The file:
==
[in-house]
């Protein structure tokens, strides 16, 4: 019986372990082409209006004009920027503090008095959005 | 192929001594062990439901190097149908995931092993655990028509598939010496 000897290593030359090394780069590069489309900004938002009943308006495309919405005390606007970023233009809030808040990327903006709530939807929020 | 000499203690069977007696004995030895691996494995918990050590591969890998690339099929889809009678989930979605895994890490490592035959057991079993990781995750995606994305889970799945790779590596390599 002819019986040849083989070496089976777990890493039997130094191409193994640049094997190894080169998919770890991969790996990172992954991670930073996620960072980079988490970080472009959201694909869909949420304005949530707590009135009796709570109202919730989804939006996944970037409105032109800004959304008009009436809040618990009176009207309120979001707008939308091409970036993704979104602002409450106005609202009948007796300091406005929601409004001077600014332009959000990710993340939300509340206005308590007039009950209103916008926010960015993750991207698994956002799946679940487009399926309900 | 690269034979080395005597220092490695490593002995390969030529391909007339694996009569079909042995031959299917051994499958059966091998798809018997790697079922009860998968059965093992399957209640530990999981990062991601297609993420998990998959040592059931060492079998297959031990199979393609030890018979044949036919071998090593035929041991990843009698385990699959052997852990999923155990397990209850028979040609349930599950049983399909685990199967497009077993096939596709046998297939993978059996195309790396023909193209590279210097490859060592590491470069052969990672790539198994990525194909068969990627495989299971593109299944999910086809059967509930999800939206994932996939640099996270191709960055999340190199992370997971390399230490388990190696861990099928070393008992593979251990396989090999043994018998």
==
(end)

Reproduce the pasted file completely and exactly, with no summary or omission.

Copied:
[in-house]
């Protein structure tokens, strides 16, 4: 019986372990082409209006004009920027503090008095959005 | 192929001594062990439901190097149908995931092993655990028509598939010496 000897290593030359090394780069590069489309900004938002009943308006495309919405005390606007970023233009809030808040990327903006709530939807929020 | 000499203690069977007696004995030895691996494995918990050590591969890998690339099929889809009678989930979605895994890490490592035959057991079993990781995750995606994305889970799945790779590596390599 002819019986040849083989070496089976777990890493039997130094191409193994640049094997190894080169998919770890991969790996990172992954991670930073996620960072980079988490970080472009959201694909869909949420304005949530707590009135009796709570109202919730989804939006996944970037409105032109800004959304008009009436809040618990009176009207309120979001707008939308091409970036993704979104602002409450106005609202009948007796300091406005929601409004001077600014332009959000990710993340939300509340206005308590007039009950209103916008926010960015993750991207698994956002799946679940487009399926309900 | 690269034979080395005597220092490695490593002995390969030529391909007339694996009569079909042995031959299917051994499958059966091998798809018997790697079922009860998968059965093992399957209640530990999981990062991601297609993420998990998959040592059931060492079998297959031990199979393609030890018979044949036919071998090593035929041991990843009698385990699959052997852990999923155990397990209850028979040609349930599950049983399909685990199967497009077993096939596709046998297939993978059996195309790396023909193209590279210097490859060592590491470069052969990672790539198994990525194909068969990627495989299971593109299944999910086809059967509930999800939206994932996939640099996270191709960055999340190199992370997971390399230490388990190696861990099928070393008992593979251990396989090999043994018998």